One logo for every application. The history of the Supreme logo.

When James Jebbia opened the first Supreme store in Manhattan, he wanted to commemorate the opening of the store by selling three t-shirts that were original to the brand.

One shirt featuring the rather simplistic Supreme logo that Jebbia’s friend had designed for him when he opened the store.

It wasn’t long, though, before the t-shirt that featured the Supreme logo began to outsell all other products in the store, and Jebbia realized that he was on to something special with this logo. Jebbia then began to design a wide range of other clothing products that featured the Supreme logo in a variety of colors. Before long, the Supreme logo had become a status symbol in the street culture of New York City, and the groundwork that would pave the way for the logo to become internationally popular in skating, hip hop, and rock circles across the world had been laid.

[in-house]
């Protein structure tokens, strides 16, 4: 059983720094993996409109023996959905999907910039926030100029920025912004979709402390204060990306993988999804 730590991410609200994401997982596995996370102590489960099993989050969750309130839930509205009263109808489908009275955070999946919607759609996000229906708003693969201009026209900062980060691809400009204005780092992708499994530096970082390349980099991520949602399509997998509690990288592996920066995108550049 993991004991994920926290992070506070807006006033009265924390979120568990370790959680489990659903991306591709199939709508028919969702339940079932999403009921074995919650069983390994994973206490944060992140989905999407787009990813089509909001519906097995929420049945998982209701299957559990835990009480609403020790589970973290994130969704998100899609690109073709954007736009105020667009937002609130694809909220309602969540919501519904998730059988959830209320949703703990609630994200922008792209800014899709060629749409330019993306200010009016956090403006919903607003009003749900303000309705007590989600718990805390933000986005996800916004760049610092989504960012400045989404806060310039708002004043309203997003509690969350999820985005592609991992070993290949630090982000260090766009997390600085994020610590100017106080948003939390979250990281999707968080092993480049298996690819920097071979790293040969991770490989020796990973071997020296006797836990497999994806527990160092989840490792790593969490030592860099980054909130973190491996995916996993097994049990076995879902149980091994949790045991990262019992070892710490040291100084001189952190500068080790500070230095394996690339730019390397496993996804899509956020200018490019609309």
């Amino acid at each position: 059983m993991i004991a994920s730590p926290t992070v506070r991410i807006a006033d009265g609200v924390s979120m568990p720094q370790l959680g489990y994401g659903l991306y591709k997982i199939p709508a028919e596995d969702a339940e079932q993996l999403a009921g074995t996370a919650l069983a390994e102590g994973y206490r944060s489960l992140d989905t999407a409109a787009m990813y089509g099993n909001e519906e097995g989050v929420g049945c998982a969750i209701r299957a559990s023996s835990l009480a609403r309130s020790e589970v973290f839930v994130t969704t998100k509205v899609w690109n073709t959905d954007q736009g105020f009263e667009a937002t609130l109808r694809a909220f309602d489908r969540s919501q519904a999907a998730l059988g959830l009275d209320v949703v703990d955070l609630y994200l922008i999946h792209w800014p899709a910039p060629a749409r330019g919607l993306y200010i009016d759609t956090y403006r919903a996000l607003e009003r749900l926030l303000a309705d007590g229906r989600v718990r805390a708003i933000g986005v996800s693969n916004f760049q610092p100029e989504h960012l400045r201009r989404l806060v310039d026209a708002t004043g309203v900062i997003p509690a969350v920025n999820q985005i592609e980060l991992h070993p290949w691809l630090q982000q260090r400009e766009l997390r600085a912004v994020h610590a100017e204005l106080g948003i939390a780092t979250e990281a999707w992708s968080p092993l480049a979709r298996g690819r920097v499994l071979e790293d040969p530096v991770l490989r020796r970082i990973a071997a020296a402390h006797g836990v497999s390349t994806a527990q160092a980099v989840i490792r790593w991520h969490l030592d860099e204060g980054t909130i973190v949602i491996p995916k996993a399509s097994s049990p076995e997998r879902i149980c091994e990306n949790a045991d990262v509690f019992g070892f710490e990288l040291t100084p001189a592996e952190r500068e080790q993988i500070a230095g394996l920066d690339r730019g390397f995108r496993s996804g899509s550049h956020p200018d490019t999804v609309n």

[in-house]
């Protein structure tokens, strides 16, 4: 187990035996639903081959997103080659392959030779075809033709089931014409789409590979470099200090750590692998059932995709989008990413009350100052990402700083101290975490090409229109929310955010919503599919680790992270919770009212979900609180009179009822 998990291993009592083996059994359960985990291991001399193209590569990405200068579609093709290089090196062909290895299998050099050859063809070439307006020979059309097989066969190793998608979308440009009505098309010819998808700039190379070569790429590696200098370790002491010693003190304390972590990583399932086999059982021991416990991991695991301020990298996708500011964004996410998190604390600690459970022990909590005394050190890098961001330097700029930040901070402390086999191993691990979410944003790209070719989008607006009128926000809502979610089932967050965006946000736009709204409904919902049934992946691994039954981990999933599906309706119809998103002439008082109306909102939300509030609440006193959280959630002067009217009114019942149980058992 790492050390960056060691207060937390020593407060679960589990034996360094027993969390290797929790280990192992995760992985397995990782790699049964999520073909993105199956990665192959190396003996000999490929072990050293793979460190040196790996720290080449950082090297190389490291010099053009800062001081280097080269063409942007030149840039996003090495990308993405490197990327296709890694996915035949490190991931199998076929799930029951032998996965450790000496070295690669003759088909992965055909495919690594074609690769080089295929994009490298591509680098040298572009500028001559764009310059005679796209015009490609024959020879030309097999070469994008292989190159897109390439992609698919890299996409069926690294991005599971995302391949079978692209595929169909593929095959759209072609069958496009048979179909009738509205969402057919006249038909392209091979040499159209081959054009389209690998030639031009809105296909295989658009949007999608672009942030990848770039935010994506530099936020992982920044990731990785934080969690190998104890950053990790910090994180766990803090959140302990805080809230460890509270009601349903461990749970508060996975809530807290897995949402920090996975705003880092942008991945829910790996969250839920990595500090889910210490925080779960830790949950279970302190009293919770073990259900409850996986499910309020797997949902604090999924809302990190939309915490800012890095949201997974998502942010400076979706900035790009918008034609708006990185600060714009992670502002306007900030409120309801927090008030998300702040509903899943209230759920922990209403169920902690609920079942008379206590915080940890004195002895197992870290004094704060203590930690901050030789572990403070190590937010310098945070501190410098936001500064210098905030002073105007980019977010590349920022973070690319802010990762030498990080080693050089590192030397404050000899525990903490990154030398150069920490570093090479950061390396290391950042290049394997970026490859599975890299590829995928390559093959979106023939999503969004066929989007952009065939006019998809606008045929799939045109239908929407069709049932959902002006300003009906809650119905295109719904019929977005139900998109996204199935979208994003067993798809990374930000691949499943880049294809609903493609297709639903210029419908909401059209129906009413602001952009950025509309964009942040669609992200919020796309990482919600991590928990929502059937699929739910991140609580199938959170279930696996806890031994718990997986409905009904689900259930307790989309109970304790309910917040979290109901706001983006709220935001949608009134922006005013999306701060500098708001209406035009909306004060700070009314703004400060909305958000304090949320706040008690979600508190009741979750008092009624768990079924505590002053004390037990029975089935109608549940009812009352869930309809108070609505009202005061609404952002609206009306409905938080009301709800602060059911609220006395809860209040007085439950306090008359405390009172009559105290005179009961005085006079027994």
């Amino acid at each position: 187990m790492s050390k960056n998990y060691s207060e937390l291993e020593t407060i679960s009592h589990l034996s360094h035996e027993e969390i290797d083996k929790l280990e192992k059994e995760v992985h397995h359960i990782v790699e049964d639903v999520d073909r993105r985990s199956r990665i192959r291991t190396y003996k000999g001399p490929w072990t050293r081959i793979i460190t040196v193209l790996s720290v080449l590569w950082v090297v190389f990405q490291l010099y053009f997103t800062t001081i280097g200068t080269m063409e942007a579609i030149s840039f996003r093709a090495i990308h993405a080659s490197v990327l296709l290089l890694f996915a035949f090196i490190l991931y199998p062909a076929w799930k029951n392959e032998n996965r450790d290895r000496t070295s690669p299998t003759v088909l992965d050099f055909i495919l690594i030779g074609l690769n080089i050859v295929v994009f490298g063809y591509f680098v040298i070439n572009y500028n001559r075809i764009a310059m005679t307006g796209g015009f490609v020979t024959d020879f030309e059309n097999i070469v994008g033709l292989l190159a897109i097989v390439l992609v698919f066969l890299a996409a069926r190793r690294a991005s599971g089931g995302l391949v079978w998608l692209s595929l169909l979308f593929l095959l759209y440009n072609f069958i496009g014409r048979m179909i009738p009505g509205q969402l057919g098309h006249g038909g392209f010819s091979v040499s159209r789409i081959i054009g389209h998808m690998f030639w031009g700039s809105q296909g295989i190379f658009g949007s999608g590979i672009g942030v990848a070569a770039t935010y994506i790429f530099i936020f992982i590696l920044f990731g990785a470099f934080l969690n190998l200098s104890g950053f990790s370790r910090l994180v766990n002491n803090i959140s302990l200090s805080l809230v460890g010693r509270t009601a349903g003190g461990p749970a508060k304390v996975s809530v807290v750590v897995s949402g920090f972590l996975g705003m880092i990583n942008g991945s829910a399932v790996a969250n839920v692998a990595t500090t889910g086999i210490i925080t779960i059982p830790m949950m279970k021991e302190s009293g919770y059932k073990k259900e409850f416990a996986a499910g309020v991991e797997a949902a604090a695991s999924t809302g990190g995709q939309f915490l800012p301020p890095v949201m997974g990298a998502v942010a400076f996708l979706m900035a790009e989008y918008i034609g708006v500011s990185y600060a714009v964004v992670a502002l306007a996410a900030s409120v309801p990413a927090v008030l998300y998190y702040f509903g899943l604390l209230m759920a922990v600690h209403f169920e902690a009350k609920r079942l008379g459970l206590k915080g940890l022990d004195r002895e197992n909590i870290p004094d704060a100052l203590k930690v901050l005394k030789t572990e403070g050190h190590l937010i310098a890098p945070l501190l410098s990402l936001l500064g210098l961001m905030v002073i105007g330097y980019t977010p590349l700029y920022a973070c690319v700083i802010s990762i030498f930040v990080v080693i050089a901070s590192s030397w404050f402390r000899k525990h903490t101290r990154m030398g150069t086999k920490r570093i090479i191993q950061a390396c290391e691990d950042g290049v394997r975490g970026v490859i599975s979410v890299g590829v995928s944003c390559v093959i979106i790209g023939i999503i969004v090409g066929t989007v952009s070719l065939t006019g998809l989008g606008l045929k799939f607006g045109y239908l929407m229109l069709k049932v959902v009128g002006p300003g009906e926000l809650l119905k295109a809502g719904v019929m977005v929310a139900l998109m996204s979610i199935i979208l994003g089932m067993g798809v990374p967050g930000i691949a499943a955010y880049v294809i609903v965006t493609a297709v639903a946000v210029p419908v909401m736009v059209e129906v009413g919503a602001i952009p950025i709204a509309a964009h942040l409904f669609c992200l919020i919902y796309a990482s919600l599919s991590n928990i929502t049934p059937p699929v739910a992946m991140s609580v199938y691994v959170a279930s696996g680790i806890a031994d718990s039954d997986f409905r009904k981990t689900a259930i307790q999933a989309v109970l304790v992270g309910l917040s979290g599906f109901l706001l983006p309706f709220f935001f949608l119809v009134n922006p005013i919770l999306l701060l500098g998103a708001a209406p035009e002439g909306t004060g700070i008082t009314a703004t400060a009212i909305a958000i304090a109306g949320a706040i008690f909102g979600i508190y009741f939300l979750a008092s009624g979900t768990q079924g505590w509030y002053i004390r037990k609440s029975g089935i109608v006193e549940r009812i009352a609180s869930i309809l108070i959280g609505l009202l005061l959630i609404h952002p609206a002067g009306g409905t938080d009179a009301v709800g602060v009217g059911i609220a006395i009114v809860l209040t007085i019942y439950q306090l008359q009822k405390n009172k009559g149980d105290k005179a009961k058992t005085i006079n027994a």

However, there was a degree of controversy about the logo’s design. After Jebbia’s friend designed the original Supreme logo, Jebbia felt as if the logo looked a little flat. In order to add more depth to its design, Jebbia lent his friend a book by New York conceptual artist Barbara Kruger for inspiration. In the end, the Supreme logo came out looking very similar to Kruger’s signature style of artwork, which featured bold white letters surrounded by the red font in order to portray a rebellious, anti-capitalist message.

Kruger didn’t own any copywrites on the logo itself, and no legal action could be taken against Supreme, but that didn’t stop the artist from commenting about how she was very displeased about the company so blatantly co-opting her signature style.

In spite of this controversy, though, there’s no denying the fact that the Supreme logo turned out the be very lucrative for the brand. The message that Kruger managed to convey with her artistic style fit Supreme’s target audience perfectly and the popularity of products that featured the Supreme logo skyrocketed, first in New York City and then across the world. Good branding lasts. #PLUMMagency


Branding Agency, Melbourne